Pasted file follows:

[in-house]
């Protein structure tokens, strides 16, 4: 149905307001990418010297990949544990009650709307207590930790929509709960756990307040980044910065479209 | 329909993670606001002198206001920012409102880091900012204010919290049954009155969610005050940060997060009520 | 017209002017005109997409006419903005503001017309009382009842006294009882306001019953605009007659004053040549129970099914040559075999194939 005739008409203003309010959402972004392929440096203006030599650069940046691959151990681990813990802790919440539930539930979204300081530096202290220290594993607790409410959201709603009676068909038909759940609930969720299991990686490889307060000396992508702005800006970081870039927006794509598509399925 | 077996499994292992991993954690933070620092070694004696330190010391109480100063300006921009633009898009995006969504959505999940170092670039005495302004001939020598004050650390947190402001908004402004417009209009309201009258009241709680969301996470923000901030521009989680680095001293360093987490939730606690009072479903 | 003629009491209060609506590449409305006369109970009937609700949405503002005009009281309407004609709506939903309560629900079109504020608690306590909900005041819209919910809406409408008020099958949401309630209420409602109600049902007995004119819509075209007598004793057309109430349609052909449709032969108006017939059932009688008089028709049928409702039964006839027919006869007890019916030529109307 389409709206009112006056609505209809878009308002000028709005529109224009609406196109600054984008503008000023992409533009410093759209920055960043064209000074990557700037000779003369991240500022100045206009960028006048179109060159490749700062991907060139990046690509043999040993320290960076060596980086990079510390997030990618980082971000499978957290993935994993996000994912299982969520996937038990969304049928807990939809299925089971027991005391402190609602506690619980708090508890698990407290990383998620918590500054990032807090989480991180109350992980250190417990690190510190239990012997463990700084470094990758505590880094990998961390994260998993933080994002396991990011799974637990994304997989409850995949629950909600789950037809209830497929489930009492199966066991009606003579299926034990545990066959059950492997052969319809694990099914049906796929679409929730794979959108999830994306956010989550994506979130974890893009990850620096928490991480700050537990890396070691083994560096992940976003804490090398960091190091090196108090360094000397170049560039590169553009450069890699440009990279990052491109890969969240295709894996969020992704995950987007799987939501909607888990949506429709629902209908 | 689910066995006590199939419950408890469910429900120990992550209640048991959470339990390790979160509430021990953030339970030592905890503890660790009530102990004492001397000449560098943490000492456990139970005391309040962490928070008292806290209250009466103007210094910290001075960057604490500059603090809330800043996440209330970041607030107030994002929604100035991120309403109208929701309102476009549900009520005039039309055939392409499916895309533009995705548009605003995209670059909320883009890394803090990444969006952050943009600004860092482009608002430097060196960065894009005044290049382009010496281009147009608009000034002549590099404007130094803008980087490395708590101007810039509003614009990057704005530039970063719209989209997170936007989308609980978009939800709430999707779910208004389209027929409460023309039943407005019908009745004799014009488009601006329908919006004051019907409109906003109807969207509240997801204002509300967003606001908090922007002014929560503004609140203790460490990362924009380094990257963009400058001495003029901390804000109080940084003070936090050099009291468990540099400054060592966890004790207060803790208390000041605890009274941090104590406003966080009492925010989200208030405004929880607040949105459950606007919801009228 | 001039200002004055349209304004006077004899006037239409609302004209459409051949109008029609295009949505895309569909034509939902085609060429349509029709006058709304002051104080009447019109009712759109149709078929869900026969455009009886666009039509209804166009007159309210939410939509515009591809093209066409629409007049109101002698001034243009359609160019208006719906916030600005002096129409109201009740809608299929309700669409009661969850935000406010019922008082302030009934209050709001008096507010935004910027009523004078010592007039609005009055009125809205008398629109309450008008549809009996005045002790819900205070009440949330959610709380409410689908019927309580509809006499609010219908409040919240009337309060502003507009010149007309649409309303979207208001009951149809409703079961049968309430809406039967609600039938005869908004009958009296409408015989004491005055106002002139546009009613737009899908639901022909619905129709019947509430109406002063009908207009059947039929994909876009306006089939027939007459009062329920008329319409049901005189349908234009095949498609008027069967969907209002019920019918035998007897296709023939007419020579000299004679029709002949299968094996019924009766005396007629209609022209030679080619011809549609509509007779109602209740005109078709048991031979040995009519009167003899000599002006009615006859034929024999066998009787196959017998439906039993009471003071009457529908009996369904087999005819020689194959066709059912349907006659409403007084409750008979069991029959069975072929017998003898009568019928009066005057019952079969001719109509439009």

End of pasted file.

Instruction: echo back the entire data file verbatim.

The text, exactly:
[in-house]
């Protein structure tokens, strides 16, 4: 149905307001990418010297990949544990009650709307207590930790929509709960756990307040980044910065479209 | 329909993670606001002198206001920012409102880091900012204010919290049954009155969610005050940060997060009520 | 017209002017005109997409006419903005503001017309009382009842006294009882306001019953605009007659004053040549129970099914040559075999194939 005739008409203003309010959402972004392929440096203006030599650069940046691959151990681990813990802790919440539930539930979204300081530096202290220290594993607790409410959201709603009676068909038909759940609930969720299991990686490889307060000396992508702005800006970081870039927006794509598509399925 | 077996499994292992991993954690933070620092070694004696330190010391109480100063300006921009633009898009995006969504959505999940170092670039005495302004001939020598004050650390947190402001908004402004417009209009309201009258009241709680969301996470923000901030521009989680680095001293360093987490939730606690009072479903 | 003629009491209060609506590449409305006369109970009937609700949405503002005009009281309407004609709506939903309560629900079109504020608690306590909900005041819209919910809406409408008020099958949401309630209420409602109600049902007995004119819509075209007598004793057309109430349609052909449709032969108006017939059932009688008089028709049928409702039964006839027919006869007890019916030529109307 389409709206009112006056609505209809878009308002000028709005529109224009609406196109600054984008503008000023992409533009410093759209920055960043064209000074990557700037000779003369991240500022100045206009960028006048179109060159490749700062991907060139990046690509043999040993320290960076060596980086990079510390997030990618980082971000499978957290993935994993996000994912299982969520996937038990969304049928807990939809299925089971027991005391402190609602506690619980708090508890698990407290990383998620918590500054990032807090989480991180109350992980250190417990690190510190239990012997463990700084470094990758505590880094990998961390994260998993933080994002396991990011799974637990994304997989409850995949629950909600789950037809209830497929489930009492199966066991009606003579299926034990545990066959059950492997052969319809694990099914049906796929679409929730794979959108999830994306956010989550994506979130974890893009990850620096928490991480700050537990890396070691083994560096992940976003804490090398960091190091090196108090360094000397170049560039590169553009450069890699440009990279990052491109890969969240295709894996969020992704995950987007799987939501909607888990949506429709629902209908 | 689910066995006590199939419950408890469910429900120990992550209640048991959470339990390790979160509430021990953030339970030592905890503890660790009530102990004492001397000449560098943490000492456990139970005391309040962490928070008292806290209250009466103007210094910290001075960057604490500059603090809330800043996440209330970041607030107030994002929604100035991120309403109208929701309102476009549900009520005039039309055939392409499916895309533009995705548009605003995209670059909320883009890394803090990444969006952050943009600004860092482009608002430097060196960065894009005044290049382009010496281009147009608009000034002549590099404007130094803008980087490395708590101007810039509003614009990057704005530039970063719209989209997170936007989308609980978009939800709430999707779910208004389209027929409460023309039943407005019908009745004799014009488009601006329908919006004051019907409109906003109807969207509240997801204002509300967003606001908090922007002014929560503004609140203790460490990362924009380094990257963009400058001495003029901390804000109080940084003070936090050099009291468990540099400054060592966890004790207060803790208390000041605890009274941090104590406003966080009492925010989200208030405004929880607040949105459950606007919801009228 | 001039200002004055349209304004006077004899006037239409609302004209459409051949109008029609295009949505895309569909034509939902085609060429349509029709006058709304002051104080009447019109009712759109149709078929869900026969455009009886666009039509209804166009007159309210939410939509515009591809093209066409629409007049109101002698001034243009359609160019208006719906916030600005002096129409109201009740809608299929309700669409009661969850935000406010019922008082302030009934209050709001008096507010935004910027009523004078010592007039609005009055009125809205008398629109309450008008549809009996005045002790819900205070009440949330959610709380409410689908019927309580509809006499609010219908409040919240009337309060502003507009010149007309649409309303979207208001009951149809409703079961049968309430809406039967609600039938005869908004009958009296409408015989004491005055106002002139546009009613737009899908639901022909619905129709019947509430109406002063009908207009059947039929994909876009306006089939027939007459009062329920008329319409049901005189349908234009095949498609008027069967969907209002019920019918035998007897296709023939007419020579000299004679029709002949299968094996019924009766005396007629209609022209030679080619011809549609509509007779109602209740005109078709048991031979040995009519009167003899000599002006009615006859034929024999066998009787196959017998439906039993009471003071009457529908009996369904087999005819020689194959066709059912349907006659409403007084409750008979069991029959069975072929017998003898009568019928009066005057019952079969001719109509439009």